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The Education of Rudy - Iowa Style

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Clear Lake, Iowa -- Sweat spots oozing from his pristine starched blue shirt, former New York City mayor Rudy Giuliani admitted to OffTheBus, "Maybe it was a mistake not to participate in the Iowa Straw Poll."

At just 15%, Giuliani's poll numbers in Iowa continue lagging behind former Massachusetts governor Mitt Romney's 26% just before the Iowa Straw Poll non-binding vote on August 11.

"America's Mayor" is learning that you can't ignore Iowa, if your final destination is the White House.

Prior to his 3-day swing in Iowa this week, Giuliani hasn't spent much time or money in the first caucus state in the nation.

Surrounded by his pin-stripped suited security team and top staffers (even a female staffer wore a suit!), Giuliani's jacket is finally off, but his sleeves aren't rolled up just yet.

"We've been in Iowa for the last two days and we'll be here for another day," said Giuliani as he wiped the sweat from his brow on the second day of stumping in the heartland.

"Campaigning here is a lot like campaigning in New York City," said Giuliani.

Well, not quite. And, the locals were more than happy to teach him a few basics of campaigning Iowa style.

"The corn is all the way up to the tarmac!" said Giuliani, as he stepped out of a small plane at the Mason City Municipal Airport and slipped into his van.

Giuliani's driver for the day, Peggy Bang, said the big city mayor had a few misconceptions that she helped clarify.

According to Bang, Giuliani remarked, "That corn sure is tall! It's about ready to be harvested, isn't it?"

Bang, (whose husband, Roger Bang is a Giuliani supporter and also, Mayor of Mason City), answered:

"Only sweet corn is harvested right now. It'll be another month or two before the field corn stalks dry down enough to be harvested."

Learning the differences between harvesting sweet corn and field corn is just the beginning of Rudy Giuliani's education as a presidential candidate in this state with a rural, more conservative, sophisticated, and somewhat spoiled electorate here.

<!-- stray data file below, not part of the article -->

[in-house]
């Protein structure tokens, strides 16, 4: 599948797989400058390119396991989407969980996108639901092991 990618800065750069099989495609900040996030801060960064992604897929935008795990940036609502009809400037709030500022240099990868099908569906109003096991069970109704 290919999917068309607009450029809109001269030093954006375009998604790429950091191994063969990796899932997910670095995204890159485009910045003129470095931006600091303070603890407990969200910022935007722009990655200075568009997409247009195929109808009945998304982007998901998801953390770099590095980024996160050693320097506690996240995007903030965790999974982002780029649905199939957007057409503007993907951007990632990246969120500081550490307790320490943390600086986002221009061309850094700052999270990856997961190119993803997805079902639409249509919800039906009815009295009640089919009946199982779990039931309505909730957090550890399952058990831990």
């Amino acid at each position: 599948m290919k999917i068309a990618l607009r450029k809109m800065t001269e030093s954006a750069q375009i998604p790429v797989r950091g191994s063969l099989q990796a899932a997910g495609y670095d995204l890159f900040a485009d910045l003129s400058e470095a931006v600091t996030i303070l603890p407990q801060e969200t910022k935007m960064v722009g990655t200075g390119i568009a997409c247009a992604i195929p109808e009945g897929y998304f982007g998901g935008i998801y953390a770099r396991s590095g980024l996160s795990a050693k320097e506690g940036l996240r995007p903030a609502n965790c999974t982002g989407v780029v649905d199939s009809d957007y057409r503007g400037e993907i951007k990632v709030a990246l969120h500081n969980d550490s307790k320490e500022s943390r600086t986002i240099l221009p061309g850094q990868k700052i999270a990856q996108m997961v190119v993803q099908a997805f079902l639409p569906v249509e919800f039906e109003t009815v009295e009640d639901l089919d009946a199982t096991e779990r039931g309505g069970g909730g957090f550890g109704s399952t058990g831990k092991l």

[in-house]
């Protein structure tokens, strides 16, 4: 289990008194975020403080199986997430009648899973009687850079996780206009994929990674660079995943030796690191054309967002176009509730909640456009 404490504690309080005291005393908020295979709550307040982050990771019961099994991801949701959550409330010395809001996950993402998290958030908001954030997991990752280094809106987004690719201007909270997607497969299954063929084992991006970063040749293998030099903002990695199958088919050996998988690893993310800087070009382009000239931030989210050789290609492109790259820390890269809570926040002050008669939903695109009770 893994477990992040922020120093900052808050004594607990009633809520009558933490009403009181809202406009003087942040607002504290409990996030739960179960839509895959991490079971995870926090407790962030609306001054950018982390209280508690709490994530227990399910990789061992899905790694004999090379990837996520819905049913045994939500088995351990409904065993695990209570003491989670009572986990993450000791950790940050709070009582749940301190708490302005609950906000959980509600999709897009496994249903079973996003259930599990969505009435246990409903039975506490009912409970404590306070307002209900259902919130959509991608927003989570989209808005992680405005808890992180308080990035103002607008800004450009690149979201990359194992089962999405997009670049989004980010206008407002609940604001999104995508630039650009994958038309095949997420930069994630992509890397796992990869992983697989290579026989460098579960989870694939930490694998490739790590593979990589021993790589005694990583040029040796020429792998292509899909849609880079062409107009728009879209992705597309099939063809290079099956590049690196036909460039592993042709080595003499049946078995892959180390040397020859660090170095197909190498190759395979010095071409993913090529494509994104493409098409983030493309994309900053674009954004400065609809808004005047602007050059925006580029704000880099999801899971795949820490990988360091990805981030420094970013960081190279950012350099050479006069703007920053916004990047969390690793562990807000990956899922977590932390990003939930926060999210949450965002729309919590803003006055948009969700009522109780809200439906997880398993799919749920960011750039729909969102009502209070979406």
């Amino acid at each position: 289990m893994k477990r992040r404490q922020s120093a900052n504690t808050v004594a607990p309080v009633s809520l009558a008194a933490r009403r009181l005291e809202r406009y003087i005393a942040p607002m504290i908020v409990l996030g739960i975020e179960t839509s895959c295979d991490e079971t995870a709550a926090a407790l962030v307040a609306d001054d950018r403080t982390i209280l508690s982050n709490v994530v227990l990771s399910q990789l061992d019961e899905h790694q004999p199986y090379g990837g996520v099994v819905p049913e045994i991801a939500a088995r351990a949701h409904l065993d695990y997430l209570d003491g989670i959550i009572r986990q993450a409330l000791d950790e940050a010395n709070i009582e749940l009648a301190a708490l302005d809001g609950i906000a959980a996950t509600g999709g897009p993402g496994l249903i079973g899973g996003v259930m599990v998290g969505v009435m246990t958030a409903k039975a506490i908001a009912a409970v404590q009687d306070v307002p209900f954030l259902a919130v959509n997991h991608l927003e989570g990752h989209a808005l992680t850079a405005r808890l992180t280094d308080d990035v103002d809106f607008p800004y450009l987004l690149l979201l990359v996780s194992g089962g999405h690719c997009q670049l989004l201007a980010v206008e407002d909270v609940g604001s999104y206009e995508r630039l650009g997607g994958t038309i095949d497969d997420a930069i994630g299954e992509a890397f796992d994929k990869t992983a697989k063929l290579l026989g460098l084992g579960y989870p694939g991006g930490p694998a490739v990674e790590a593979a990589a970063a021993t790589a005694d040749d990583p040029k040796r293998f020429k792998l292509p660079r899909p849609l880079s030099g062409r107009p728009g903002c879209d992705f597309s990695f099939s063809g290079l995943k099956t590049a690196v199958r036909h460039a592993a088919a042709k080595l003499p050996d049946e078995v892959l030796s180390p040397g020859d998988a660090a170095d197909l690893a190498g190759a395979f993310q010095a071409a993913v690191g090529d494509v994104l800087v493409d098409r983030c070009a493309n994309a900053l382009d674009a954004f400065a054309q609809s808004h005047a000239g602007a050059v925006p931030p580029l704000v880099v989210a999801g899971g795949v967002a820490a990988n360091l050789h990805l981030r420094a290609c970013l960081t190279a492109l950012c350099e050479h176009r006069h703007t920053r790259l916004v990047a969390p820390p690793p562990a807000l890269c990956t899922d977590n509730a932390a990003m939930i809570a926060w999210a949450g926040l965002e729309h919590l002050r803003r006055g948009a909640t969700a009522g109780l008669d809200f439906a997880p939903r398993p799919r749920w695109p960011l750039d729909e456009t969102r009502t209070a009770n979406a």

"I don't listen to any candidate unless they're giving me a Bratwurst," said one Clear Lake resident who wanted to remain anonymous.

However, about one hundred people did pop by to hear Giuliani's campaign message.

Holding up a small card with his 12 Commitments, Giuliani didn't quite light up the crowd with his campaign's main theme - keeping America on the offensive in the War on Terrorists - and his message of the day - access to a quality education, including restoring the arts programs.

The Iraq War is just as unpopular in Iowa as it is in the rest of the country and Giuliani's compliments to GW Bush at nearly every campaign stop here - " He [the president] doesn't get the credit he deserves for going on the offensive against the war on terrorism," doesn't score any points - or applause - for Giuliani from these savvy voters.

Giuliani does have his supporters - and there will be more after this week's campaign swing in the heartland.

Ge Jo's owners, Pat and Gene Galasso, and their daughter, Jessica are Giuliani fans.

Jessica said, "He [Giuliani] was the man of the hour on 9/11. I thought we were going to have World War III. To me, he's a real hero."

Many in the crowd at Clear Lake, a town of about 8,000, wanted to see a national celebrity and continue to wait for the next Celeb to pass through town before committing to any presidential campaign so early in the process.

"I was invited to meet Fred Thompson on July 27. About fifty of us waited and waited, but he never showed. Can you believe that? It left me with a bad feeling. That's not the way to start a presidential campaign in Iowa," said Lu Schell, a Clear Lake resident.

Although Schell was impressed by Giuliani, she wasn't swept off her feet like she was in 1999, when GW Bush beguiled a huge crowd of fifteen-hundred. Schell caucused for Bush in 2000.

Republican activists attending other GOP candidate events say they're put-off by Giuliani's pro-choice and pro-gay-partnership views, even as they remain impressed with his 9/11 leadership.

In an effort to overcome his liberal record on social issues, Giuliani referred back to his Twelve Commitments, including these promises:

"I'll appoint strict constructionist judges. I'm committed to decreasing abortions and increasing adoptions, just like I did in New York."

Giuliani's campaign has finally made a significant commitment to Iowa by getting their candidate out on the stump pressing the flesh in smaller Iowa towns and making a major media buy this week.
.
When Huffingtonpost asked Giuliani if he was going to eat a corndog at the upcoming Iowa State Fair, his answer was quick:

"Yes. I'll be at the Iowa State Fair and I'll be back. We're laying the groundwork for the Iowa caucuses."

With the caucuses still six months away, Giuliani has time enough to learn the ropes of grassroots politicking Iowa style.

Eating corndogs and knowing when to harvest field corn is just the beginning of the educating of Rudy in this grueling presidential campaign, where Iowans will cast the first votes in the nation - and they will not soon forget who cared enough to court them in their hometowns and who
didn't.

Photo description: Hoping to bump up his support in Iowa, Rudy Giuliani campaigns at Ge Jo's Italian restaurant in Clear Lake, Iowa.